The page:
BLUE RIBBON WATERS
The Yakima River is Central Washington's premier wild trout fishery. It proudly supports hundreds of wild, naturally spawning fish per mile and provides fly fishermen from around the world, a unique and
exciting year round, fly fishing experience. This fabulous, Central Washington Blue Ribbon River, offers the fly fishing enthusiast with a thriving trout population, miles of public access, and
a distinct, selective gear regulation to protect the natural resource. The Upper Yakima River is open to fishing 365 days a year, is a catch & release single barbless fishery, and no bait can be used at anytime.
Throughout the peak of the fly fishing season, a fly fishermen can experience an intense, match the hatch, aquatic insect
event as mayflies, caddisflies and stoneflies emerge. Absorb some of Washington States, most spectacular visionary scenery and encounter a variety of wild game, wild birds and plant species along
the riverbanks during the day.
Over thousands of years, this powerful river has sliced it's way through the valley floor, cutting through huge, jagged, basalt stone canyon walls, before reaching it's final destination with the Columbia River, well over 200 miles from its
original origins. This blue ribbon trout stream, originates from the water's of the Stuart Mountain Range. The rugged, Granite peaks of Mt. Daniel and Mt. Stuart tower over the Kittitas Valley at elevations exceeding 9500 ft.
The high mountain snows of winter, blanket these mountains most of the year, creating the annual water reserves.
When these snows begin to melt in the early spring, 4 separate man-made reservoirs, that have been strategically fashioned, collected these melting snows. It is from these waters in which the majority of the Yakima River flows
throughout the year.
When the snow pack begins to melt in the spring, vast amounts of water burst from numerous high mountain lakes and small, mountain streams in the Cascades. Small tributaries of the Yakima fill,
exploding with the winters snow pack accumulations. The majority of the water is captured in the reservoirs, unfortunately not one hundred percent of this resource. Larger tributaries like the Teanaway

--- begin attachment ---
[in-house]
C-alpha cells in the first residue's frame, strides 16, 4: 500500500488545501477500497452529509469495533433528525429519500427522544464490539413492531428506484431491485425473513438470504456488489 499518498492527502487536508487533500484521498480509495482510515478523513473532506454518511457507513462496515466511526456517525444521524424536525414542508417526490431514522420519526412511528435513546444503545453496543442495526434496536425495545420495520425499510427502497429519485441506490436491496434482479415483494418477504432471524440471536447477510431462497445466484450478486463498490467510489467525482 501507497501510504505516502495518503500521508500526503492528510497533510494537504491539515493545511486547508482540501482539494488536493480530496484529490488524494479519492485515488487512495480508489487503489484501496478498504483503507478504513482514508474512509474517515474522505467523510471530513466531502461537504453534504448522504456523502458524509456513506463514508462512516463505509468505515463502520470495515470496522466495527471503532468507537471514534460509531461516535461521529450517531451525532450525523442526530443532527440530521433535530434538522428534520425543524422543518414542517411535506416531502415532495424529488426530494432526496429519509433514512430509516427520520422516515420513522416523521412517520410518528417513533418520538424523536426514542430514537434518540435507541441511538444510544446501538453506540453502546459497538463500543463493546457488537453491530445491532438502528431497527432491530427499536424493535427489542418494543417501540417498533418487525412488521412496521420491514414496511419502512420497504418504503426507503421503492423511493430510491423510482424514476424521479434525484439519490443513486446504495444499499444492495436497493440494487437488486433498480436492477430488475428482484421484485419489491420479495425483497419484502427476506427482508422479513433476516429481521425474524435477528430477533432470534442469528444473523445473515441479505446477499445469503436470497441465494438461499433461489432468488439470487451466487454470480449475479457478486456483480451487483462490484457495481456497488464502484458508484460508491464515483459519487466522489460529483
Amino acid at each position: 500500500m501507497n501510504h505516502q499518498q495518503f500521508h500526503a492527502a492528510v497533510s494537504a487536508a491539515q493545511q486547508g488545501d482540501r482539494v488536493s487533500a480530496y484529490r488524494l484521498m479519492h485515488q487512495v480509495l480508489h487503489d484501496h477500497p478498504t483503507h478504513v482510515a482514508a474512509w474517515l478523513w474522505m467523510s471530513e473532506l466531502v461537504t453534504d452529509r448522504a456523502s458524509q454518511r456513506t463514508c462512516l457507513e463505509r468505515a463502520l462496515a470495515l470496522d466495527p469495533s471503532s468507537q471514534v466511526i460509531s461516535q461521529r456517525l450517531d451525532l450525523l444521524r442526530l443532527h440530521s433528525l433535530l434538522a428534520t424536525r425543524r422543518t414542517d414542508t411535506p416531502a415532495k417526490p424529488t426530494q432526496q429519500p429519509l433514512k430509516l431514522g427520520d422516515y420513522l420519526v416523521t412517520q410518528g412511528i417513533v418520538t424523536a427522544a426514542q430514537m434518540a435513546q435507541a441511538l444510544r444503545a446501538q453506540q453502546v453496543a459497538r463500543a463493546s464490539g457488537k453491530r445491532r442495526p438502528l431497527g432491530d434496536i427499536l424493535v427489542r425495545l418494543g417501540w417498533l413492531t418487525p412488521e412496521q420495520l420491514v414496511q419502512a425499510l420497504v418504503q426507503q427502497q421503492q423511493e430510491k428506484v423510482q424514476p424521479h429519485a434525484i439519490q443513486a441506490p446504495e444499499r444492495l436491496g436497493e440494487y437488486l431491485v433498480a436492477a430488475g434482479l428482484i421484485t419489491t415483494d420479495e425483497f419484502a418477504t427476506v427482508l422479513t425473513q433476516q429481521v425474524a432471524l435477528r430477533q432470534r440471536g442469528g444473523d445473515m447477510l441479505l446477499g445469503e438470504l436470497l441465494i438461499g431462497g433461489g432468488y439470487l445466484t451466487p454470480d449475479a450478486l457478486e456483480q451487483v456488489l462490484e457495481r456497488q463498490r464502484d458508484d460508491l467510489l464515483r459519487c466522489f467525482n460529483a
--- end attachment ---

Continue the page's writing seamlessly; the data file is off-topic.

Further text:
River and smaller mountain streams like the Tanuam and Swuak Creek, erupt with alarming amounts of water, and collide with the Yakima, creating at times unruly water conditions.
As the water continues to flow, the 4-man made
reservoirs begin filling, collecting the waters that will be used throughout the season to nourish the fields of Kittitas, Yakima and Benton Counties. The reservoirs also provide the cool, clear water that has crafted one of the finest trout fisheries in the west. These reservoirs store massive amounts of water, behind man made impoundments of wood, stone and concrete.
After this natural spring water event has run it's course, the water that flows through the Yakima is strictly controlled by the use of the storage reservoirs. The water is released from these facilities to vacillate farming irrigation and water needs as well as providing valuable fish habitat and fly-fishing recreation. The Keechulus, Kachees, Easton and the Cle Elum Reservoirs, supply the Upper Yakima River with the necessary water to produce some of the
finest fly fishing, the
Evergreen State has to offer.
Here, fly-fishermen come to test their skills, find peace, and make new, long lasting friendships with the river. For the staff of Worley Bugger Fly Co, fly-fishing the Yakima River is our way of life. We have chosen this profession because of our deep passion, commitment and dedication to the environment, the river and the precious resource it provides.
As a responsible, professional outfitter, we realize that added fishing pressures are applied to this resource throughout the year. Working closely with local fisheries biologists, state fisheries agencies and local fly fishing clubs, the staff and guiding team of Worley Bugger Fly Co., actively participate in maintaining this beautiful flowing stream and enhancing the quality of the river for everyone to enjoy.
In October of every season, WBFC host's the Tim Irish, Yakima River Clean Up, which is volunteer clean up and community charity event, that is now two decades
strong in the making. We encourage everyone to come and participate in this fun, annual public event.
Before the introduction of white settlers to the valley, the Yakama Indians made their home here, living on the vast stocks of fish and game,
the river and land provided. Abundant runs of wild Spring Chinook Salmon, Sockeye Salmon, Coho Salmon and Steelhead made the adverse journey returning each season from the Pacific Ocean. These important
fish, traversed the Columbia River to return to the spawning grounds of the Yakima for centuries. Native Bull trout and Cutthroat were plentiful in the main stem and small tributaries of the river
By the late 1890's irrigation dams and canals were built and placed on the lower river with little or no fish passage available for these anadromous fish.
In 1939, the Roza Dam, a hydro-electric/irrigation diversion dam located 18 miles south of Ellensburg in the Lower Yakima River Canyon was constructed.
Upon its completion, the last remaining runs of wild steelhead and
salmon were barricaded, unable to reach their sacred spawning grounds in the Upper Yakima Basin. The dams fish passage for steelhead and salmon was not a concern until the mid 1980's, when new legislation under the Endangered Species Act, constituted reconstruction of the dam facility.